May 21, 1959

The AICBM Panel of the PSAC met on December 17, 1958, and again ou 25 April, 1959, to review the current state of AICBM developments, and to consider specific technical and fiscal aspects of the Nike-Zeus program.

During the course of our meetings the Panel heard technical presentations concerning:

(a) Techniques for Radar Detection and Tracking of Missiles and Satellites (Columbia University),

(b) The Nike-Zeus Program (Bell Telephone Laboratories),

(c) The Air Force ICBM Penetration Program (Air Force Ballistic Missile Division, Space Technology Laboratories, and Aeroneutronics),

(d) Decoy Design and Discrimination (Avco Research Laboratory),

(e) Anti-ICBM Target Description and Decoy Discrimination (Army Rocket Guided Missile Agency and Bendix Aviation Corporation),

(f) A Point-Defense Anti-ICBM System (Dr. Wilbur Goss of The Applied Physics Laboratory, Johns Hopkins University),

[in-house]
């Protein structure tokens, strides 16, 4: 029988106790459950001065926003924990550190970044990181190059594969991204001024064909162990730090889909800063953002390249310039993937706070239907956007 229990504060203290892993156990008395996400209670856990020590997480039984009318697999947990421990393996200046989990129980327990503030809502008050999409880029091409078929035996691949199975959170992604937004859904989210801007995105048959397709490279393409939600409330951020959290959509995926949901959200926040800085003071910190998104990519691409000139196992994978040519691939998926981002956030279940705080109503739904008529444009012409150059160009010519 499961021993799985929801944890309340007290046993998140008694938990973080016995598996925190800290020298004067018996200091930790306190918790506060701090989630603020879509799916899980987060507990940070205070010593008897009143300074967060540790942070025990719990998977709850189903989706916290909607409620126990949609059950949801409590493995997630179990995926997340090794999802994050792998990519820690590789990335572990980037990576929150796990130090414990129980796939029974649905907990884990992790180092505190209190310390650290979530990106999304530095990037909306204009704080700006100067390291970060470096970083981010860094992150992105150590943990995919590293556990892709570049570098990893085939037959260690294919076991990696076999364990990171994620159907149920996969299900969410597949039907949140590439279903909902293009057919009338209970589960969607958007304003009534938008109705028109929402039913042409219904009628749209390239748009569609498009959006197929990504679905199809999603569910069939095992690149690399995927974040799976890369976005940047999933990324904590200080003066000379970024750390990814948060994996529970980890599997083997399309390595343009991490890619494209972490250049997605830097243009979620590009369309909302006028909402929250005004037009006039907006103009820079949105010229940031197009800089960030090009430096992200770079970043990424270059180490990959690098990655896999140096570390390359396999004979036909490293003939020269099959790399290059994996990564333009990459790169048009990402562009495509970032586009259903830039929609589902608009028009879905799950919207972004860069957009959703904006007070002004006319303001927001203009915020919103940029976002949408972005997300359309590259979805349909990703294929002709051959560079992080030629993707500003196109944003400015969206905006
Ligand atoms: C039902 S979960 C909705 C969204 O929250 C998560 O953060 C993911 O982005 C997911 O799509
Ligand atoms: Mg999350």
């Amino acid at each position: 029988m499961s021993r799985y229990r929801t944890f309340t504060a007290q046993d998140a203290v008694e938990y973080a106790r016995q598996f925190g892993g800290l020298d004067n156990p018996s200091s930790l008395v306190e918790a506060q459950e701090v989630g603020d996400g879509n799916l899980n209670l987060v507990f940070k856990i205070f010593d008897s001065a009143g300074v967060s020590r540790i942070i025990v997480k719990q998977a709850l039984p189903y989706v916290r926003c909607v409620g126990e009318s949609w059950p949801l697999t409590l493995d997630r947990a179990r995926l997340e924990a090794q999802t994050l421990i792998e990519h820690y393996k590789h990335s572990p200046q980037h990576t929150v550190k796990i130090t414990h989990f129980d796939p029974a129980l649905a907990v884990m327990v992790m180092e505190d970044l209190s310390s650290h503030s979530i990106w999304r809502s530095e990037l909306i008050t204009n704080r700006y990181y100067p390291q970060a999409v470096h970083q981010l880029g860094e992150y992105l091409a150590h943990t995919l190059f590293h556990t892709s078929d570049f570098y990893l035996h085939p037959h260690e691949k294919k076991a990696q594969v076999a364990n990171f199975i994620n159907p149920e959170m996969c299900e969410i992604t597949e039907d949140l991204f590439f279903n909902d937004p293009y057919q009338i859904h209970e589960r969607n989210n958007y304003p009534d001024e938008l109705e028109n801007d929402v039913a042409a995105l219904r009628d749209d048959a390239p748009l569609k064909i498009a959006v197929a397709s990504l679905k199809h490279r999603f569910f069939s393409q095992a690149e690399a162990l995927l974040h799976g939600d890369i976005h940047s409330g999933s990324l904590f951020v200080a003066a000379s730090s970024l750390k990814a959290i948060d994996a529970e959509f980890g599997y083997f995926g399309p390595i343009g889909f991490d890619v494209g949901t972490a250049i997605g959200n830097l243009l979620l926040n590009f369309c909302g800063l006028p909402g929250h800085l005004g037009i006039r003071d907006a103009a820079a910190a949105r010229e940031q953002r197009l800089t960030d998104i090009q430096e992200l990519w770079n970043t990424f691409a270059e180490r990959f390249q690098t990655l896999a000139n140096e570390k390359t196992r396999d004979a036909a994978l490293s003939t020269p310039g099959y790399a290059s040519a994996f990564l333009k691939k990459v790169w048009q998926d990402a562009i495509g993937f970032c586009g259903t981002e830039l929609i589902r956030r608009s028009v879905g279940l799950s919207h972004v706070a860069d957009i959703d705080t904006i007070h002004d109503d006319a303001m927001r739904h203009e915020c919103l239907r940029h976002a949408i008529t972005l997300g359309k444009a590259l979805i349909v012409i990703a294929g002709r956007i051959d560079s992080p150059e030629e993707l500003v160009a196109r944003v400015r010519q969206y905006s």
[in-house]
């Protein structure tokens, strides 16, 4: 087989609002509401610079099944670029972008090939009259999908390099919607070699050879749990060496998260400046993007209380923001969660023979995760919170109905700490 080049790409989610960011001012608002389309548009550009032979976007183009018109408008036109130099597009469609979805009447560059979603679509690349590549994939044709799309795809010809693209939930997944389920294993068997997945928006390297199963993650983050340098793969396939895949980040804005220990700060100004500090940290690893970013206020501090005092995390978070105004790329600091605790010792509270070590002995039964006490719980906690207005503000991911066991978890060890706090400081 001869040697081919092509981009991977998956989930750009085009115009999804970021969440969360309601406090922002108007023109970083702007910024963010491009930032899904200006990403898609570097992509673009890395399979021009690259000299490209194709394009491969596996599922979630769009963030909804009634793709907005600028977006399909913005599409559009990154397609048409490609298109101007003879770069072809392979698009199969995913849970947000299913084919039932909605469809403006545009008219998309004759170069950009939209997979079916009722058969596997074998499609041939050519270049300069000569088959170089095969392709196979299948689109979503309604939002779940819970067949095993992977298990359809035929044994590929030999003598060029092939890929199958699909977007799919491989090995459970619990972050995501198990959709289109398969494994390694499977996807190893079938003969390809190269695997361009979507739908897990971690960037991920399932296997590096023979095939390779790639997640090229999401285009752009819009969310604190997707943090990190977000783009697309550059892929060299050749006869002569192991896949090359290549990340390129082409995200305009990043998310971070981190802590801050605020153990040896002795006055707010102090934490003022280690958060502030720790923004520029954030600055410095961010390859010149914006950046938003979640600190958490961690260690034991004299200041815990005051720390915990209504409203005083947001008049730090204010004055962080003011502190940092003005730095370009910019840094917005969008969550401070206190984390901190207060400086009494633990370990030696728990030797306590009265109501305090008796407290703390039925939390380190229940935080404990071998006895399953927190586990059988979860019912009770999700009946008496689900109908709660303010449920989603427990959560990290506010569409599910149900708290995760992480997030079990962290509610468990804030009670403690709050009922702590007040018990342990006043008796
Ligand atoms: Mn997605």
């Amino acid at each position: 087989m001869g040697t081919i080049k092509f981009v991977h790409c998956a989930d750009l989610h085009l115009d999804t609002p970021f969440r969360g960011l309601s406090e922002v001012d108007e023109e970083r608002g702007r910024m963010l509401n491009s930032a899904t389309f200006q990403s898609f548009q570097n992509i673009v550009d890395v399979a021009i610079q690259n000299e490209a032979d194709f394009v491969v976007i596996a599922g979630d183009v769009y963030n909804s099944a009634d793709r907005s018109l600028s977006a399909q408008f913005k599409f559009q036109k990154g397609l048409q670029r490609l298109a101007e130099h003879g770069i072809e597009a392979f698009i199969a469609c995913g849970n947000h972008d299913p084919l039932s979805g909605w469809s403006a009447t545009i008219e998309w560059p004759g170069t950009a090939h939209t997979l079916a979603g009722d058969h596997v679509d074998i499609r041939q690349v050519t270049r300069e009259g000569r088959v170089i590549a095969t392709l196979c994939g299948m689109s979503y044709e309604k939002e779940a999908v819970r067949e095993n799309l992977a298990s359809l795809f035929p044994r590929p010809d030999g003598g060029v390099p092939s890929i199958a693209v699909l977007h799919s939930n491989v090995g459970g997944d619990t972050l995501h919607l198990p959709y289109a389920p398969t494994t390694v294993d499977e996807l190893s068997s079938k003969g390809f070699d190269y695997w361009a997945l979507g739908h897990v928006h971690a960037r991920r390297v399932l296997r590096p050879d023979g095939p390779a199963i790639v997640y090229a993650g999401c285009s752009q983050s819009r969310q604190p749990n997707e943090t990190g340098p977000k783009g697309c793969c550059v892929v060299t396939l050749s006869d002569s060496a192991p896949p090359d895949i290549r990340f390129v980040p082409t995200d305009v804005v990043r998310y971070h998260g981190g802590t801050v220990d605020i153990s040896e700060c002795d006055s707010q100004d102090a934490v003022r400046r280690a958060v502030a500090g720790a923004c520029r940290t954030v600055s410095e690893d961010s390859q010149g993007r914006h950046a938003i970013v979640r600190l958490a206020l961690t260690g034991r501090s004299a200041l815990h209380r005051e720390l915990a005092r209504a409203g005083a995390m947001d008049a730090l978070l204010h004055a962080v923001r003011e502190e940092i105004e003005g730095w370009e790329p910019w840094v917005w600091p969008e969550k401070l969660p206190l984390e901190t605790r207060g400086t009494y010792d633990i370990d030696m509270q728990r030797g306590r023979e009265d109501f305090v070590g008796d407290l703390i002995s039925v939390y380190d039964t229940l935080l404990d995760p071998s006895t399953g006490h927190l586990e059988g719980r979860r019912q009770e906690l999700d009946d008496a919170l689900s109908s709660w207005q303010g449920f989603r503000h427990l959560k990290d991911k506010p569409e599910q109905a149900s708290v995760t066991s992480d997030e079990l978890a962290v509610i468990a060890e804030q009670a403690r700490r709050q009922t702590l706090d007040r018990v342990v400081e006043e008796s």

(g) Future Anti-ICBM System Concepts (Mr. W. R. Hutchins, Advanced Research Projects Agency), and

(h) U. S. Air Force Concepts of an Anti-ICBM System (Col. Gordon Gould of Air Research and Development Command).

The Panel's views concerning the principal topics of discussion are summarized below


This subject was discussed in an attempt to evaluate the probability that the Soviets could use lightweight warheads to permit the delivery of several warheads per missile or to permit the use of relatively heavy decoys. The Panel concludes that:

1. There is now no reason to believe that, in 1965, each Soviet ICBM will not present several, and perhaps very many, threatening objects to confuse and saturate U.S. defenses. Whether more than one of these objects is a live warhead may depend not only upon technical factors, but upon choices made by the Soviets for tactical reasons. With respect to the technical factors, it is highly unlikely that, without further nuclear testing, the Soviets will be capable of a tactic involving the use of multiple lightweight warheads (i.e., warheads yielding a few hundred kilotons in a weight of a few hundred pounds).